1) Transaction fees: Businesses like PayPal, Square, and Adyen charge small fees for every transaction. The fees are low friction meaning they are rarely contended. In other words, most people pay the fees without making a fuss or asking for fees to be removed. The more transactions consumers make, the more money these companies generate. Although SaaS is a set monthly or yearly fee, transaction fees have no limit. The transactions can keep growing with no end in sight.

2) Advertising: Google and Facebook generate significant revenue through advertising. Similar to the transaction fee business model, there is no limit to the amount of money businesses will spend to place their ads in front of consumers. And, the more businesses compete for ad space, the higher the ad costs. The challenge is, creating a platform with a massive audience like Google or Facebook is extremely difficult.

Although advertising is the primary revenue generator, Facebook has acquired other business models that either enhance or expand the social network itself or diversify to other revenue channels.

Here is a list of Facebook’s acquisitions.

  • 2009 – FriendFeed – A social media platform and news aggregator.
  • 2010 – Octazen Solutions – A Malaysian contact-importing startup.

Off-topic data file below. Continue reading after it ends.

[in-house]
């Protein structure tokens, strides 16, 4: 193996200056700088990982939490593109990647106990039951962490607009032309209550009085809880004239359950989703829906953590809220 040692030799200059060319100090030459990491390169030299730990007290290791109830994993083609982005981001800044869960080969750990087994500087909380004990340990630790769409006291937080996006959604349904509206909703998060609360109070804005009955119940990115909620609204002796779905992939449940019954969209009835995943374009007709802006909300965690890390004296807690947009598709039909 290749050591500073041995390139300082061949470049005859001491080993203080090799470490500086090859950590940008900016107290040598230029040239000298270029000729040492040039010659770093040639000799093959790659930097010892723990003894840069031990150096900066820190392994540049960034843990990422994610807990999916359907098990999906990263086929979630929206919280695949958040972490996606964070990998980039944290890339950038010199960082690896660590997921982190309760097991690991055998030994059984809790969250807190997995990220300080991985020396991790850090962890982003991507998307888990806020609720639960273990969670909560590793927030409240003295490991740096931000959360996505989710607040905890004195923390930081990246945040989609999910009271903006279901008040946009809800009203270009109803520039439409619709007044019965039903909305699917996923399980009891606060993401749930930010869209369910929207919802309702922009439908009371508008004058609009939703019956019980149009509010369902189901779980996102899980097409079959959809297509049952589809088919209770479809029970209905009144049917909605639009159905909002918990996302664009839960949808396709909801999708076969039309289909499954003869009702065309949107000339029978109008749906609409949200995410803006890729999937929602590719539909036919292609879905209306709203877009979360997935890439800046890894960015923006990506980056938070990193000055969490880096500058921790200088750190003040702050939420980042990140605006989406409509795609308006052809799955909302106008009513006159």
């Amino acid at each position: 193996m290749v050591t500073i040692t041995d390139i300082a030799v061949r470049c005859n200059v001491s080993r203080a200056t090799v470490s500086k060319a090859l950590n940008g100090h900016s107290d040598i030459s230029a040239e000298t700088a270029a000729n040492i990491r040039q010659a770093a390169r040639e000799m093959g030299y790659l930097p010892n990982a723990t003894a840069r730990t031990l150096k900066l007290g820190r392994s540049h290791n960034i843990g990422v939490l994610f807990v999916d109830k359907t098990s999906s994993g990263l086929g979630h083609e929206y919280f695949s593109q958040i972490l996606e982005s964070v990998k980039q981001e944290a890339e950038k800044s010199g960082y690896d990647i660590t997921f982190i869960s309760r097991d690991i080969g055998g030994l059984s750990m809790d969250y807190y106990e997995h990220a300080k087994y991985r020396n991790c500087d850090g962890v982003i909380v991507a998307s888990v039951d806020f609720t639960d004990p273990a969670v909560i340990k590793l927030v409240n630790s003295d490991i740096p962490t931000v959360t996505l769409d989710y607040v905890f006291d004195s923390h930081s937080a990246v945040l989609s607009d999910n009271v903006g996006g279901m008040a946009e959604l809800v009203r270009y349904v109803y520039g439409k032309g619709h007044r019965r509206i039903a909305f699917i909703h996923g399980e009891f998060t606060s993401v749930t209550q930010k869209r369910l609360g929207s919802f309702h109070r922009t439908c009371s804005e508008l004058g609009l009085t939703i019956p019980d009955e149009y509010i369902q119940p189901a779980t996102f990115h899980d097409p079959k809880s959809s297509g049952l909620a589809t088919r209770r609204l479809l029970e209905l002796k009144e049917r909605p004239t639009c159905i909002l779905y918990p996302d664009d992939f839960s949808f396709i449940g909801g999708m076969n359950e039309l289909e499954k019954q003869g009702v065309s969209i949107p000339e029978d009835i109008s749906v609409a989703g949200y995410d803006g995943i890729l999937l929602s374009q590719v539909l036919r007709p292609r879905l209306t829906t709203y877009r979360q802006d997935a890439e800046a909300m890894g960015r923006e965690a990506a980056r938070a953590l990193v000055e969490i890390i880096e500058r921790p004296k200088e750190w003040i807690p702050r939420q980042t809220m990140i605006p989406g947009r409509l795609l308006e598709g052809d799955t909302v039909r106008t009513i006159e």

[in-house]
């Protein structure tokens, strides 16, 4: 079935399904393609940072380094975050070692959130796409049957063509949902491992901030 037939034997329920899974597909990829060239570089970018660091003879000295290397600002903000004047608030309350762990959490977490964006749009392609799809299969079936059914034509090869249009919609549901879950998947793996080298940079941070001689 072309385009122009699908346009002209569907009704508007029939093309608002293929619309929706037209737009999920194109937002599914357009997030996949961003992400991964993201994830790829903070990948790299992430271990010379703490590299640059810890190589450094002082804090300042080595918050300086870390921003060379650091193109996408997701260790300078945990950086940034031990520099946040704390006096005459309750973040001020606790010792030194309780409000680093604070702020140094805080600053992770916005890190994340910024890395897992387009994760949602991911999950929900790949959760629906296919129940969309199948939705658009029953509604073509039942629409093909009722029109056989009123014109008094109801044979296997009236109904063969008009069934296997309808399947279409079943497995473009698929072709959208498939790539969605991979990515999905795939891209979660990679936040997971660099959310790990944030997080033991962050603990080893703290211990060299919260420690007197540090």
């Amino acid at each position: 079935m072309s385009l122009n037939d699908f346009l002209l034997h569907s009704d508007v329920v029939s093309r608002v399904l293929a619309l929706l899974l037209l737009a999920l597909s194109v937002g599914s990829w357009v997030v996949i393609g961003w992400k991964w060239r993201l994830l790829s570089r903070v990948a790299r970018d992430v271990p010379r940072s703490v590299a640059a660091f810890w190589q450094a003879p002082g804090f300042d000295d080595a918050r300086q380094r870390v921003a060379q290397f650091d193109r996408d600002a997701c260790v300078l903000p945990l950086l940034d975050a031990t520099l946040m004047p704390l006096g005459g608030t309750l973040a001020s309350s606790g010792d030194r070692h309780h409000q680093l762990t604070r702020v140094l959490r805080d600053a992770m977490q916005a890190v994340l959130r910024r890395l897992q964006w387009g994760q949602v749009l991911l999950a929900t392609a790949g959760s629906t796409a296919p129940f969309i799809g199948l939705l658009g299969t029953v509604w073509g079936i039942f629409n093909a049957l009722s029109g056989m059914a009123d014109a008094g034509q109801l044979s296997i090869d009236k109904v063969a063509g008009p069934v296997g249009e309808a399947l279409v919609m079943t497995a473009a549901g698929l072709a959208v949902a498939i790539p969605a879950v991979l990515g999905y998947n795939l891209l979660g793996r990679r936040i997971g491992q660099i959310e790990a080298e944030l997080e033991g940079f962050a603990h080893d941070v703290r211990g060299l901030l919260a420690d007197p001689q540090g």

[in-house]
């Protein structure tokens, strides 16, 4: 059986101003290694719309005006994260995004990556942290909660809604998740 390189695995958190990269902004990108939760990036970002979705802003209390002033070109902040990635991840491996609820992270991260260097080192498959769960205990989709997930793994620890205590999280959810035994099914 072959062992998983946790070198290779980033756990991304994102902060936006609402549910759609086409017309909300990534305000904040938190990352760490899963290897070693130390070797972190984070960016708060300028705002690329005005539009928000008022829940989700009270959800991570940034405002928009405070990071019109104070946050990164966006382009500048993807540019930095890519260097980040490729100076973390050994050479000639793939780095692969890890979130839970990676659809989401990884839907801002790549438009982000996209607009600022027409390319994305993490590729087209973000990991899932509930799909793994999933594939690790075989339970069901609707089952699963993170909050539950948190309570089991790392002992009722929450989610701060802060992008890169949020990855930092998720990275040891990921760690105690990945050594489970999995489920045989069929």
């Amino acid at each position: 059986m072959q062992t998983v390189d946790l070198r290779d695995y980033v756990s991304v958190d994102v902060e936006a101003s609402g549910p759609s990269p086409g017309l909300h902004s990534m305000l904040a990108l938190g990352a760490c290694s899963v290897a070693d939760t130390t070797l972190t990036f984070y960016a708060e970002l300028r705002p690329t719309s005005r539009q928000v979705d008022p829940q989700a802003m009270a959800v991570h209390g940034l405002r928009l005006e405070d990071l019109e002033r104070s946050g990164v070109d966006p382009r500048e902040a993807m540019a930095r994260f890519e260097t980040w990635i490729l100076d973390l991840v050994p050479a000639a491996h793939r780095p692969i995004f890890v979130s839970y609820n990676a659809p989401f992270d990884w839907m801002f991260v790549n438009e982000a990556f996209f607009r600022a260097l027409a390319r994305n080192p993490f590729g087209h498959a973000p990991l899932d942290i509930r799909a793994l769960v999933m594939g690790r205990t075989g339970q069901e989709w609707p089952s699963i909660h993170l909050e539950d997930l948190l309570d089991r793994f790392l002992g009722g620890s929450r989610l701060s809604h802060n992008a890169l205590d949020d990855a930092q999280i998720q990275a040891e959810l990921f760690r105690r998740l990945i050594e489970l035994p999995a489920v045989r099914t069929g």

• 2010 – Divvyshot – A photo-sharing platform.
  • 2012 – Instagram – A photo-sharing platform.
  • 2013 – Storylane – A blog-sharing platform.
  • 2013 – Onavo – An Israeli analytics company
  • 2014 – WhatsApp – An instant messaging application
  • 2014 – Oculus – A VR (virtual reality) company
  • 2020 – Acquired 9.9% share in Jio – A Indian telecommunications company

Here is the latest news.

This article from benzinga.com states that Facebook, China Mobile, and MTN Group are building a wider than planned giant sub-sea cable in Asia and Africa. This cable will aim to tap the growing demand of fast data transfers for streaming movies, social messaging, and telemedicine. This article from fool.com echoes these statements but expands by saying Facebook and Google are working together to create a 7,500-mile-long underwater cable system in Asia-Pacific which will serve the growing demand for 5G in Japan, Taiwan, Guam, the Philippines, Indonesia, and Singapore.